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Amy Tarangelo


Prior to the Scientific Revolution, many European collections and archives took the form of cabinets of curiosity. With an emphasis on the bizarre and wonderful, these cabinets were inventories of the most curious aspects of both the natural and man-made worlds. Paintings, antiquities, fossils, crafts, and preserved animal specimens were combined in a microcosm of the universe. These cabinets served to glorify the collector—often a noble or monarch—by associating him with dominance over the physical world. While these cabinets served to entertain the viewer, they were also visual tools for education.

My project explores the linking of science and art that was characteristic of the cabinet of curiosity, just as it was of scientific illustration, which is also addressed here. The thesis frames curiosity and experimentation as tools that are common to both art making and practical science. Because curiosity also connotes fear, my project looks at the work of modern artists who have addressed the duality of wonder and anxiety in modern science. For the visual segment of my project, I constructed a modern cabinet of curiosities based on the wonders and fears of science in the 21st century. I have blended artistic objects with actual scientific tools, specimens, and procedures to create a collection that is both entertaining and enlightening. Like many cabinets of the 15th and 16th centuries, the work is partly autobiographical and contains curious objects collected in my childhood. My cabinet addresses key scientific topics such as imaging techniques, genetic manipulation, mutation, evolution, classification, and identity through an artistic lens.vI invite viewers to explore and investigate the cabinet in the hope that they too will be both educated and entertained.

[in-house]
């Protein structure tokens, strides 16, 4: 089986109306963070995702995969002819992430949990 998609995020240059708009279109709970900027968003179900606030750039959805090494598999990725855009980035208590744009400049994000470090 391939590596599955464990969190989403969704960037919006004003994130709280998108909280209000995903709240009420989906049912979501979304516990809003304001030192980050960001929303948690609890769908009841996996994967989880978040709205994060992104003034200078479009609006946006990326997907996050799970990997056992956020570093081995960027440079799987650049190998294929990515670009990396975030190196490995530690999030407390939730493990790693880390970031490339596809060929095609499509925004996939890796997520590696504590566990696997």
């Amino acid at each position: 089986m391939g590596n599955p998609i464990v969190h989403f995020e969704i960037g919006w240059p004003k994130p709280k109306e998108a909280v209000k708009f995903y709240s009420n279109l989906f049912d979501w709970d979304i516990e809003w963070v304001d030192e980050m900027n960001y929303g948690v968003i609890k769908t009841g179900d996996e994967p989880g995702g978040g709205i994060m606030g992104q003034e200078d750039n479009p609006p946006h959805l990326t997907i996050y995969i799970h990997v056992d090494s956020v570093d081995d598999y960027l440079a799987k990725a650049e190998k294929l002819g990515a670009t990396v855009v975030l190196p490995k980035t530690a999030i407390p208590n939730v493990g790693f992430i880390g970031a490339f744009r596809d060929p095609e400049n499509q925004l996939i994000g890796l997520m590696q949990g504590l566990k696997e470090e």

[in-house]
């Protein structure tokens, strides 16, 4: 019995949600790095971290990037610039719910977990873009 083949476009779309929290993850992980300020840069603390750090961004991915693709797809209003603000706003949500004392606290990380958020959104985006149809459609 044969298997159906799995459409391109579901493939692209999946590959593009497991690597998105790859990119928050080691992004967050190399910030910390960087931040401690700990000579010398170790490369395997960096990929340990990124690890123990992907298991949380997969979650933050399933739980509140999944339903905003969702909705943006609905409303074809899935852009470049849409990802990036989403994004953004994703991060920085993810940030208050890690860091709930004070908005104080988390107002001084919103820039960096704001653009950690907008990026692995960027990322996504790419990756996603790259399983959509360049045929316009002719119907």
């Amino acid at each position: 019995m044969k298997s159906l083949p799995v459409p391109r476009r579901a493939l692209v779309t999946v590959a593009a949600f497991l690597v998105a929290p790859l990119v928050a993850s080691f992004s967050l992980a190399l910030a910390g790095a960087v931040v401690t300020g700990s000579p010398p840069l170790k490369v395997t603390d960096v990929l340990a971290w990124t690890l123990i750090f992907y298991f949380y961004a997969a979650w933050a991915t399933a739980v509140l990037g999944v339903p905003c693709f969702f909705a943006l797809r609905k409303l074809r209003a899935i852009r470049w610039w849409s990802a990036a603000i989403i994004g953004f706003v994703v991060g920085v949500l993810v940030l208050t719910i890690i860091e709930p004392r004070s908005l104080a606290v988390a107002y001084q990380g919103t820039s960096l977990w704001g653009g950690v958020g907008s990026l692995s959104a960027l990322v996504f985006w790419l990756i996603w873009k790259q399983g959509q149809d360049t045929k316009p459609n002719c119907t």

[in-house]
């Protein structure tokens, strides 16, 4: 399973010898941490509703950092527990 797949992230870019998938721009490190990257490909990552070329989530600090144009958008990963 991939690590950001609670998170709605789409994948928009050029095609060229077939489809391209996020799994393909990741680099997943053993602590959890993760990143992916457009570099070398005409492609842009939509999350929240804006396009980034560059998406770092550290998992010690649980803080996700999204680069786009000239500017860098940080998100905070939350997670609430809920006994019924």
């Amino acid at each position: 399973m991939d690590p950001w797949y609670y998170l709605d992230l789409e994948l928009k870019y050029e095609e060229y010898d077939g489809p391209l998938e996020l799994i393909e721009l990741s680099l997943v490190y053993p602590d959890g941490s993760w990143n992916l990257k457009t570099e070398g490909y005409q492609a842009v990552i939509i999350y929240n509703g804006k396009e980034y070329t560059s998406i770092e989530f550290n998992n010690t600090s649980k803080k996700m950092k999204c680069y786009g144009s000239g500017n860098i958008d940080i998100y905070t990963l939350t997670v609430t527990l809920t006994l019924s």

SECTOR C: Art Practice and Technology

ADVISERS: Julie Schneider (FNAR) | Michael Leja (ARTH) | Tatyana Svitkina (BIOL)